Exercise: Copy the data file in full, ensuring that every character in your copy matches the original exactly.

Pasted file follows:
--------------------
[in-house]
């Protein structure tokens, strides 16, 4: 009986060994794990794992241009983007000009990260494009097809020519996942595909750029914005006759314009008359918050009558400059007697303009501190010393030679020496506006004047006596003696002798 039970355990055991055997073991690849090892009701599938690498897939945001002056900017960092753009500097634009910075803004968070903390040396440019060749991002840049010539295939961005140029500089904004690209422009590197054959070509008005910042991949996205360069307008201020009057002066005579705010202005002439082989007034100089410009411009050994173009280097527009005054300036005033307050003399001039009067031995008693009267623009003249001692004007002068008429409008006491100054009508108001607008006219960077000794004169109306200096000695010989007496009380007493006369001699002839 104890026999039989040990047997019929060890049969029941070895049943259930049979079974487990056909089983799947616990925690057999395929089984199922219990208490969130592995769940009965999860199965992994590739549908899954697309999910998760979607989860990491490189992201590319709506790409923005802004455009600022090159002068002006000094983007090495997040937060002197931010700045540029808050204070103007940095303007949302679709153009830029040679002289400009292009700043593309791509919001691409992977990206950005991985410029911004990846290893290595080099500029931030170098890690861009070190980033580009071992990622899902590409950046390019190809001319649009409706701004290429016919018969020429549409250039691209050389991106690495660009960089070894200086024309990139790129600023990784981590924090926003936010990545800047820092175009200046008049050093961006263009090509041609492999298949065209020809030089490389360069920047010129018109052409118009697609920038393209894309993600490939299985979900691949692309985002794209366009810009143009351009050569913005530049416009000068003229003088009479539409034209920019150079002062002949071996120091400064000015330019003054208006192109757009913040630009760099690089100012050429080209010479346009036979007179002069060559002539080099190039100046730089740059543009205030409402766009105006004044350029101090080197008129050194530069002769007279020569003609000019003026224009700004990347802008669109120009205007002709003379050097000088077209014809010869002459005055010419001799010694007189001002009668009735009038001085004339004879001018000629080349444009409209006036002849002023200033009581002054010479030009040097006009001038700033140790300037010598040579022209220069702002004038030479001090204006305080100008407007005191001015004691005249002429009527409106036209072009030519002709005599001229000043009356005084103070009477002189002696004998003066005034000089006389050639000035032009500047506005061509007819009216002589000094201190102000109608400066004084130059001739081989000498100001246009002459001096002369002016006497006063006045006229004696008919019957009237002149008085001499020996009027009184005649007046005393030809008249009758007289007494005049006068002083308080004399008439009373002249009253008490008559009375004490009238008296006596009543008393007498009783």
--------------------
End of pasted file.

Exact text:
[in-house]
């Protein structure tokens, strides 16, 4: 009986060994794990794992241009983007000009990260494009097809020519996942595909750029914005006759314009008359918050009558400059007697303009501190010393030679020496506006004047006596003696002798 039970355990055991055997073991690849090892009701599938690498897939945001002056900017960092753009500097634009910075803004968070903390040396440019060749991002840049010539295939961005140029500089904004690209422009590197054959070509008005910042991949996205360069307008201020009057002066005579705010202005002439082989007034100089410009411009050994173009280097527009005054300036005033307050003399001039009067031995008693009267623009003249001692004007002068008429409008006491100054009508108001607008006219960077000794004169109306200096000695010989007496009380007493006369001699002839 104890026999039989040990047997019929060890049969029941070895049943259930049979079974487990056909089983799947616990925690057999395929089984199922219990208490969130592995769940009965999860199965992994590739549908899954697309999910998760979607989860990491490189992201590319709506790409923005802004455009600022090159002068002006000094983007090495997040937060002197931010700045540029808050204070103007940095303007949302679709153009830029040679002289400009292009700043593309791509919001691409992977990206950005991985410029911004990846290893290595080099500029931030170098890690861009070190980033580009071992990622899902590409950046390019190809001319649009409706701004290429016919018969020429549409250039691209050389991106690495660009960089070894200086024309990139790129600023990784981590924090926003936010990545800047820092175009200046008049050093961006263009090509041609492999298949065209020809030089490389360069920047010129018109052409118009697609920038393209894309993600490939299985979900691949692309985002794209366009810009143009351009050569913005530049416009000068003229003088009479539409034209920019150079002062002949071996120091400064000015330019003054208006192109757009913040630009760099690089100012050429080209010479346009036979007179002069060559002539080099190039100046730089740059543009205030409402766009105006004044350029101090080197008129050194530069002769007279020569003609000019003026224009700004990347802008669109120009205007002709003379050097000088077209014809010869002459005055010419001799010694007189001002009668009735009038001085004339004879001018000629080349444009409209006036002849002023200033009581002054010479030009040097006009001038700033140790300037010598040579022209220069702002004038030479001090204006305080100008407007005191001015004691005249002429009527409106036209072009030519002709005599001229000043009356005084103070009477002189002696004998003066005034000089006389050639000035032009500047506005061509007819009216002589000094201190102000109608400066004084130059001739081989000498100001246009002459001096002369002016006497006063006045006229004696008919019957009237002149008085001499020996009027009184005649007046005393030809008249009758007289007494005049006068002083308080004399008439009373002249009253008490008559009375004490009238008296006596009543008393007498009783």